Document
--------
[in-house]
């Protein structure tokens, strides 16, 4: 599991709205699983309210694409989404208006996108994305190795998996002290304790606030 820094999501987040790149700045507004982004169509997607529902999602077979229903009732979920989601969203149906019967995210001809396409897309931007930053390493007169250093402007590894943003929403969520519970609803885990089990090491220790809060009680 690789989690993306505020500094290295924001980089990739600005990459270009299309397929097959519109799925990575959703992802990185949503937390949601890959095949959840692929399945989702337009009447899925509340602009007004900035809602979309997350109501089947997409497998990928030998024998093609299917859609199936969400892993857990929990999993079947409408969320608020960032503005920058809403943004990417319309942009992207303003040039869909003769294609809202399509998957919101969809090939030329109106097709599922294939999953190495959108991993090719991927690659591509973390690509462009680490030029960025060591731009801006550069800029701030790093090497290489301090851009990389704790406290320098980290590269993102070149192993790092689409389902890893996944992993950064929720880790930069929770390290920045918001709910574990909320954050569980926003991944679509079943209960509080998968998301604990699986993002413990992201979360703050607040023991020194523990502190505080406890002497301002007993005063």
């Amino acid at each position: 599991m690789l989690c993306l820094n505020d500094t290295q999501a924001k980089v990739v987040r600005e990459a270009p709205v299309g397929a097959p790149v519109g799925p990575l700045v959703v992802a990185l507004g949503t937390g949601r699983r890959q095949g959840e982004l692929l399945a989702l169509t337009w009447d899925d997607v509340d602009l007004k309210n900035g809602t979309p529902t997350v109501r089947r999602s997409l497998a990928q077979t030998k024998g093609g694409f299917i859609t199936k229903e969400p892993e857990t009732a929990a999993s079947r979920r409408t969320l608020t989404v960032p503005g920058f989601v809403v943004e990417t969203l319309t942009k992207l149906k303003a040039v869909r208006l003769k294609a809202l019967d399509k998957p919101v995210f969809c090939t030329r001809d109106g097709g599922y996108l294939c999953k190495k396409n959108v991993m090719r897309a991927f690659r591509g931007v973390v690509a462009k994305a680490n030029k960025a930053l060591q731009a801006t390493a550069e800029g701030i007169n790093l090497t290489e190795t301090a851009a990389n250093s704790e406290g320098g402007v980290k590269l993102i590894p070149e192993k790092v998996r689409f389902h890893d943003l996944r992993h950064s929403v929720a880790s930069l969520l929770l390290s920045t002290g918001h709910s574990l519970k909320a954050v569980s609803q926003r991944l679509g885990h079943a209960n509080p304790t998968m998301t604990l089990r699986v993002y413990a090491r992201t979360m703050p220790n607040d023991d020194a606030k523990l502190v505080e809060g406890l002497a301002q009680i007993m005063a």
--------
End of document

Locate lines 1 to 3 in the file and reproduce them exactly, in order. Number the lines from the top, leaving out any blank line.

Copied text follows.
[in-house]
């Protein structure tokens, strides 16, 4: 599991709205699983309210694409989404208006996108994305190795998996002290304790606030 820094999501987040790149700045507004982004169509997607529902999602077979229903009732979920989601969203149906019967995210001809396409897309931007930053390493007169250093402007590894943003929403969520519970609803885990089990090491220790809060009680 690789989690993306505020500094290295924001980089990739600005990459270009299309397929097959519109799925990575959703992802990185949503937390949601890959095949959840692929399945989702337009009447899925509340602009007004900035809602979309997350109501089947997409497998990928030998024998093609299917859609199936969400892993857990929990999993079947409408969320608020960032503005920058809403943004990417319309942009992207303003040039869909003769294609809202399509998957919101969809090939030329109106097709599922294939999953190495959108991993090719991927690659591509973390690509462009680490030029960025060591731009801006550069800029701030790093090497290489301090851009990389704790406290320098980290590269993102070149192993790092689409389902890893996944992993950064929720880790930069929770390290920045918001709910574990909320954050569980926003991944679509079943209960509080998968998301604990699986993002413990992201979360703050607040023991020194523990502190505080406890002497301002007993005063």
């Amino acid at each position: 599991m690789l989690c993306l820094n505020d500094t290295q999501a924001k980089v990739v987040r600005e990459a270009p709205v299309g397929a097959p790149v519109g799925p990575l700045v959703v992802a990185l507004g949503t937390g949601r699983r890959q095949g959840e982004l692929l399945a989702l169509t337009w009447d899925d997607v509340d602009l007004k309210n900035g809602t979309p529902t997350v109501r089947r999602s997409l497998a990928q077979t030998k024998g093609g694409f299917i859609t199936k229903e969400p892993e857990t009732a929990a999993s079947r979920r409408t969320l608020t989404v960032p503005g920058f989601v809403v943004e990417t969203l319309t942009k992207l149906k303003a040039v869909r208006l003769k294609a809202l019967d399509k998957p919101v995210f969809c090939t030329r001809d109106g097709g599922y996108l294939c999953k190495k396409n959108v991993m090719r897309a991927f690659r591509g931007v973390v690509a462009k994305a680490n030029k960025a930053l060591q731009a801006t390493a550069e800029g701030i007169n790093l090497t290489e190795t301090a851009a990389n250093s704790e406290g320098g402007v980290k590269l993102i590894p070149e192993k790092v998996r689409f389902h890893d943003l996944r992993h950064s929403v929720a880790s930069l969520l929770l390290s920045t002290g918001h709910s574990l519970k909320a954050v569980s609803q926003r991944l679509g885990h079943a209960n509080p304790t998968m998301t604990l089990r699986v993002y413990a090491r992201t979360m703050p220790n607040d023991d020194a606030k523990l502190v505080e809060g406890l002497a301002q009680i007993m005063a």